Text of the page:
On the other hand, it is hard to believe that our current situation guarantees Chinese hegemony decades from now. A lot can happen. Personally I'm not optimistic about correcting our structural bias against sharing the wealth equitably, but if we could do that in the near future, we could easily pass strong trade agreements that were significantly more attractive to our SE Asian partners than TPP. I venture to guess those partnerships would actually happen.

Unfortunately I have no reason to believe that this structural bias will change absent far more catastrophic events than our recent US election. So I am even more pessimistic than your analysis would imply, though not for the same reasons.

I greatly respect your acumen and knowledge of business in many parts of the world, and would be deeply appreciative if you chose to analyze these issues further.

Anonymous said...

The world is going to hell in a handbasket.

The political environment today, with right wing strongmen and populists ascendant across much of the developed world, and much of the developing work (Duterte! Erdogan! Putin!) reminds me of the 1930s. Let's hope the world heads in a different direction soon. As Oppenheimer said, though we don't know what weapons will be used in WWIII, WWIV will be fought with sticks and stones.

Anonymous said...

John,

I think you might be overstating the impact the TPP would have for the countries north of Australia. The US has, in trade terms, a rather small impact on trade for those countries as it stands. And I don't think a TPP would alter matters significantly.

Taking 3 countries as an example:

Thailand

Imports – China 20.25% (1st), US 6.89% (3rd) (East Asia & Pacific 62.8%, North America 7.35%)
Exports – China 11.05% (2nd), US 11.25% (1st) (EA&P 58.97%, NA 11.88%)

Singapore

Imports – China 14.19% (1st), US 11.23% (2nd) (EA&P 50.48%, NA 11.6%)
Exports – China+HK 25.2% (1st+2nd), US 6.69% (5th) (EA&P 68.2%, NA 6.95%)

Indonesia

Imports – China 17.19% (1st), US 4.6% (7th) (EA&P 66.68%, NA 5.64%)
Exports – China 10% (2nd), US 9.41% (4th) (EA&P 56.66%, NA 9.84%)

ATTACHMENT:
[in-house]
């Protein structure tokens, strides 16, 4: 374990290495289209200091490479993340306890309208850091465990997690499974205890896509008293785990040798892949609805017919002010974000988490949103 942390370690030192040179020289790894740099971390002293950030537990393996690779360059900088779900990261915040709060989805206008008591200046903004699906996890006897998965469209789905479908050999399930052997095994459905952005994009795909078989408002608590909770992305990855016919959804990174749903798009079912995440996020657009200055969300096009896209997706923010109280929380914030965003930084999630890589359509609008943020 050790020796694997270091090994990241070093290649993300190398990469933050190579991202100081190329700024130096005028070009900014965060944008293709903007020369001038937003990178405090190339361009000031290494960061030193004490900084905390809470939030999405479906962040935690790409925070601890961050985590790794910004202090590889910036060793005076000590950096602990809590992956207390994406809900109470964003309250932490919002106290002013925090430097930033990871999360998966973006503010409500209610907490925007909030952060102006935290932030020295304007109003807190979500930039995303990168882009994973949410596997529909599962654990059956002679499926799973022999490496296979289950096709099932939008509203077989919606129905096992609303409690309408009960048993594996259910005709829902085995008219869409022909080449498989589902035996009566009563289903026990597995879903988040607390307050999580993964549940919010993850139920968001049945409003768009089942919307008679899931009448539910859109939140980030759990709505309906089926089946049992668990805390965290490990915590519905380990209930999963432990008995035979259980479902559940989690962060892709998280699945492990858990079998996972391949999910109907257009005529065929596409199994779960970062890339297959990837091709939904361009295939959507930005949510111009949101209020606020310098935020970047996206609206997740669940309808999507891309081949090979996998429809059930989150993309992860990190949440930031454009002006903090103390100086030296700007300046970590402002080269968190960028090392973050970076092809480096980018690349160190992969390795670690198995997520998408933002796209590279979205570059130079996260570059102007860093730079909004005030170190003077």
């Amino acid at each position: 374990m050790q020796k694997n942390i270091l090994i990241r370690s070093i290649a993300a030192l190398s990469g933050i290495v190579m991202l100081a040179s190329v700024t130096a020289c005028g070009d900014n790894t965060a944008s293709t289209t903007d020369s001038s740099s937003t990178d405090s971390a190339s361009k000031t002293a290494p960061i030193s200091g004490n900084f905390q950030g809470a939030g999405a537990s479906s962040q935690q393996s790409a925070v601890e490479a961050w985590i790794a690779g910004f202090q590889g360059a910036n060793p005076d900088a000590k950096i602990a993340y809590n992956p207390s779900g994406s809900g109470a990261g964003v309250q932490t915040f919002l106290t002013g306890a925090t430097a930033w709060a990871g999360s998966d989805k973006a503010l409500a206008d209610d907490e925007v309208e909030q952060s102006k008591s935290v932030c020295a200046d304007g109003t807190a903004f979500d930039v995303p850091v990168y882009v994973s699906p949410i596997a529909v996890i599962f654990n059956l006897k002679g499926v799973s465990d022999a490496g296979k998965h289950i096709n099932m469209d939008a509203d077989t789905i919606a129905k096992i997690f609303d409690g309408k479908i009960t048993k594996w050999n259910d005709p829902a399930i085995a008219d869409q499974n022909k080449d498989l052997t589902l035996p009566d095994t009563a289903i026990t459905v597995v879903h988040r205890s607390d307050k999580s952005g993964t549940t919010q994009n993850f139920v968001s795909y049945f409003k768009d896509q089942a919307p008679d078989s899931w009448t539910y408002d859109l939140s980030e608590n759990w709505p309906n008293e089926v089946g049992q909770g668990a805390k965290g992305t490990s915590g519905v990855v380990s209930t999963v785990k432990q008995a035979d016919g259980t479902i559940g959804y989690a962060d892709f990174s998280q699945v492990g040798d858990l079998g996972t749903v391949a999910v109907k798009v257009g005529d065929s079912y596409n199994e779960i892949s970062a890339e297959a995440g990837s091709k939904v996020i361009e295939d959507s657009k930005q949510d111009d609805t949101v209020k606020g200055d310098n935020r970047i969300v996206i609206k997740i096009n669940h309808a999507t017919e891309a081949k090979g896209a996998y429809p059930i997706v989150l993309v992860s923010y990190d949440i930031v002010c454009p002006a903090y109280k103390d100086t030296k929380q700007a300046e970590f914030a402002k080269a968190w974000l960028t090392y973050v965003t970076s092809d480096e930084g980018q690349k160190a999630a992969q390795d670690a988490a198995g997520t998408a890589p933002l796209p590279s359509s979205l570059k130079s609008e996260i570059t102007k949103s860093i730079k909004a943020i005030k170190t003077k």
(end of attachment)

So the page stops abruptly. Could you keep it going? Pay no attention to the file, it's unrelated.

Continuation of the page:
Source: http://wits.worldbank.org/CountryProfile/en/Country/THA/Year/2015/TradeFlow/Import/Partner/by-country

China is the more important trading partner for each of the three countries, although from a security point of view the US is needed as a counterbalance to a rather aggressive militaristic policy.

Taking it up one level - for the ASEAN countries the trade within region is far far more important than trade with North America.

So I think China already has economic hegemony in SE Asia, or if not, is moving into that position, TPP or not (barring an economic collapse.)

And yes, democracy far better than dictatorship.

Eric.


GrueBleen said...

Now apparently hegemony means "leadership or dominance, especially by one state or social group over others". But we already completely surrendered to American leadership and domination when we signed on the AusFTA - what more can we do ?

fadewid said...

Mr Hempton,

Do you believe that China, without the rule of law or the recognition of intellectual property rights can sustain itself
a global power in the the 21st century?

A better argument would be that Silicon Valley will become so disgusted with the "Deplorables" that they would align themselves and jeopardize their fortunes with a group of communists.

I wish you would write more about how to actually make money, even if it is in the long run. I greatly admire most of your insights.

Cheers from Trumplandia.

Dan

shb600 said...

China is going to be a trade partner solely because of proximity and cost, but trusting and relying on China and thinking they live up to deals is misguided. China honors no deals with the outside world whether they are stealing the businesses of Uber, forcing Apple to buy into companies,making copycat Iphones, stealing intellectual property, piracy... the list is too long.

Anonymous said...

And over the past ~45 years of hegemony, white male median income has been flat. So what exactly does another 30 years buy?

CrocodileChuck said...

1) TPP is more about extending copyright on IP and establishing extra judicial 'courts' to sue sovereign nations over 'unrealised profits' than 'free trade'; all tariffs < 5% anyway NB wouldn't it be great if BC could be made whole over failed trades?
2) TPP not about USA per se, but rather USA domiciled global corporates-who can pull up stakes and move HQ's to Eire anytime [Pfizer, anyone?]
3) We already belong to the ANZUS Treaty-what's with the defence paranoia?
4) Re: ANZUS-by the time we need protection, the USA will be in no condition or willing to leap to the aid of a tiny 25M country at the very end of the Earth. Re-read Kennedy's https://www.amazon.com/Rise-Fall-Great-Powers/dp/0679720197
5) & about that QLD cane sugar…. ;)

UPSHOT: Like Malcom Fraser foretold, we'd be better off standing on our own two feet in the region* & conducting ourselves like an 'honest broker' to the USA. Frankly, any country that is fighting in five [six?] separate wars would seem to have some fundamental problems in comprehending its own limits, and being able to say the most important word in diplomacy:

"No"

* like addressing CHI money laundering in SYD & MELB resi r/e [promised to be implemented by the Federal gov't in 2009]

Anonymous said...

Suck it up John, times are a changing and you elite money changers are going to be steamrolled by a guy your brothers never treated too well or took seriously and he has a big chip on his shoulder.

CrocodileChuck said...

Verrender on AUS dodging the bullet: http://www.macrobusiness.com.au/2016/11/scrapping-tpp-helps-prevent-protectionism/

IBID.

SidFinster said...

Since when was the United States a democracy?